Oil’s ability to lubricate and protect an engine gradually declines as it ages. This can lead to increased friction and wear and tear on the moving parts. As a result, the engine may start to make strange noises, such as:
- Knocking: A knocking sound from the engine is often a sign of worn bearings. Bearings are located throughout the engine and help to support and lubricate the moving parts. When bearings become worn, they can make a knocking sound.
- Ticking: A ticking sound from the engine is often a sign of worn lifters. Valve opening and closing in an engine is the responsibility of the lifters. When these lifters become worn, they can make a ticking sound.
- Whining: A whining sound from the engine is often a sign of a worn belt. Belts are used to drive various accessories, such as the alternator and water pump. When belts become worn, they can slip and make a whining sound.
6. Engine overheating
If you’re overdue for an oil change, your engine is at risk of overheating. This is because old, dirty oil doesn’t transfer heat as well as fresh oil. As a result, the heat generated by the engine can build up and cause it to overheat.
Symptoms of engine overheating
There are a few common symptoms of engine overheating, including:
- Temperature gauge in the red: The temperature gauge is located on the dashboard of your car. If the needle is in the red, it means that your engine is overheating.
- Steam or coolant coming from the hood: If you see steam or coolant coming from the hood of your car, it’s a sign that your engine is overheating.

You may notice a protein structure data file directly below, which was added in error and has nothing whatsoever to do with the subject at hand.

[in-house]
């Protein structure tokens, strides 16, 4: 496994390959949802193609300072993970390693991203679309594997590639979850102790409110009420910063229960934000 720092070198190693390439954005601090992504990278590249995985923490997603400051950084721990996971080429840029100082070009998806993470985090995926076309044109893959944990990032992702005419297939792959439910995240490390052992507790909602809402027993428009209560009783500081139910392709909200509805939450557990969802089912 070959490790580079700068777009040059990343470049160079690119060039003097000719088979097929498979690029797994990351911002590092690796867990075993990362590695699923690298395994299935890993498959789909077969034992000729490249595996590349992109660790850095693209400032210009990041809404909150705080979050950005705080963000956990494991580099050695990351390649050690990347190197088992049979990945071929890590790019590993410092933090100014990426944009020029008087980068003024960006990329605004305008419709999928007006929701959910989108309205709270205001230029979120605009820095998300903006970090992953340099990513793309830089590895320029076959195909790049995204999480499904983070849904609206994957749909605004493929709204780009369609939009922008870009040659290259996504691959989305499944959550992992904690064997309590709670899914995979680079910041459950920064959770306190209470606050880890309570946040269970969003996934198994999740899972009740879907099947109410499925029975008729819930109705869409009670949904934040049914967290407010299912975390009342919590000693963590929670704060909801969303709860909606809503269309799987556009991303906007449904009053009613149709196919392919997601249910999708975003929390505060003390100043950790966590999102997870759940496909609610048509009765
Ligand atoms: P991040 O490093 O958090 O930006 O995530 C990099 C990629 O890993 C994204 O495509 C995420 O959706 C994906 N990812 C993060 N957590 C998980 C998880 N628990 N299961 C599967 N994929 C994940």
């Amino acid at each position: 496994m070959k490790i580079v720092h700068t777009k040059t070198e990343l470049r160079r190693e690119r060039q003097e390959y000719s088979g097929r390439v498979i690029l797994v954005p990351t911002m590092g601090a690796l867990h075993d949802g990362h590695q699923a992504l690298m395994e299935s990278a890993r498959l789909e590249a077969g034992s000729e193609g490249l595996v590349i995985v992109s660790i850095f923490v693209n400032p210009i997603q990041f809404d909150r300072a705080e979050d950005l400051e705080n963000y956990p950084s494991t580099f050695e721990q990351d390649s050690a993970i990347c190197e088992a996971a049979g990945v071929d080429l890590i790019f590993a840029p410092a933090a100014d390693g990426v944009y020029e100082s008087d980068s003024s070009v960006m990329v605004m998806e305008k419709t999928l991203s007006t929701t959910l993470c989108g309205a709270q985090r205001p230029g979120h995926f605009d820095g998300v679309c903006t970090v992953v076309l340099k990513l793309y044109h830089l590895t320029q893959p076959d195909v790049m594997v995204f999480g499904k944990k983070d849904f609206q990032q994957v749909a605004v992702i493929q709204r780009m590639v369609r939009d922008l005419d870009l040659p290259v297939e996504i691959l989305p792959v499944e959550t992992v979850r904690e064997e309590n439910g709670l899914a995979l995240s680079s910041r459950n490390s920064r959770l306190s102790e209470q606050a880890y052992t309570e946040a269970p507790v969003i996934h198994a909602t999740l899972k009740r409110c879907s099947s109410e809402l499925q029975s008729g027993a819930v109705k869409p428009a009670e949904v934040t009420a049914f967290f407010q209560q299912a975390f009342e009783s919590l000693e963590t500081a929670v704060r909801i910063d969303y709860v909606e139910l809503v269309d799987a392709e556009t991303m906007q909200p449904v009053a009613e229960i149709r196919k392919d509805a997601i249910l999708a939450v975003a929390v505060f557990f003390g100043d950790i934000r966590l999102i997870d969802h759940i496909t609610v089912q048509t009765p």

- Burning smell: If you smell a burning smell coming from your car, it could be a sign that your engine is overheating.
- Engine knocking: A knocking sound from the engine is often a sign of overheating.
Dangers of engine overheating
Engine overheating can cause serious damage to your car’s engine. If you continue to drive your car with an overheating engine, you could risk damaging the pistons, cylinders, and other engine components. This can lead to costly repairs or even engine failure.
7. Dark exhaust smoke
Dark exhaust smoke is a sign that your car’s engine is burning oil. There are a few common causes of dark exhaust smoke, including:
- Overdue oil change: When oil becomes old and unclean, it degrades and loses its ability to lubricate and protect the engine. This might cause additional friction and wear on the moving parts. As a result, the engine could begin to burn oil.
- Worn piston rings: Piston rings are responsible for sealing the combustion chamber and preventing oil from leaking into the combustion chamber. If the piston rings become worn, oil can leak into the combustion chamber and burn.
- Worn valve seals: Valve seals prevent oil from leaking into the intake or exhaust ports. If the valve seals become worn, oil can leak into the intake or exhaust ports and burn.
8. Illuminated oil change light
Most cars have an oil change light that comes on when it’s time for an oil change. If your oil change light is on, it’s important to get your oil changed as soon as possible.
Causes of an illuminated oil change light
The most common cause of an illuminated oil change light due to an overdue oil change is simply that it’s time to get your oil changed. However, there are a few other things that can cause the oil change light to come on, such as:
- Low oil level: If your oil level is low, the oil change light may come on. This can be caused by an oil leak or by simply burning oil.
- Dirty oil: If your oil is dirty, the oil change light may come on. This is because dirty oil is not as effective at lubricating and protecting the engine.
- Faulty oil change light sensor: If the oil change light sensor is faulty, it may come on even if your oil is clean and at the proper level.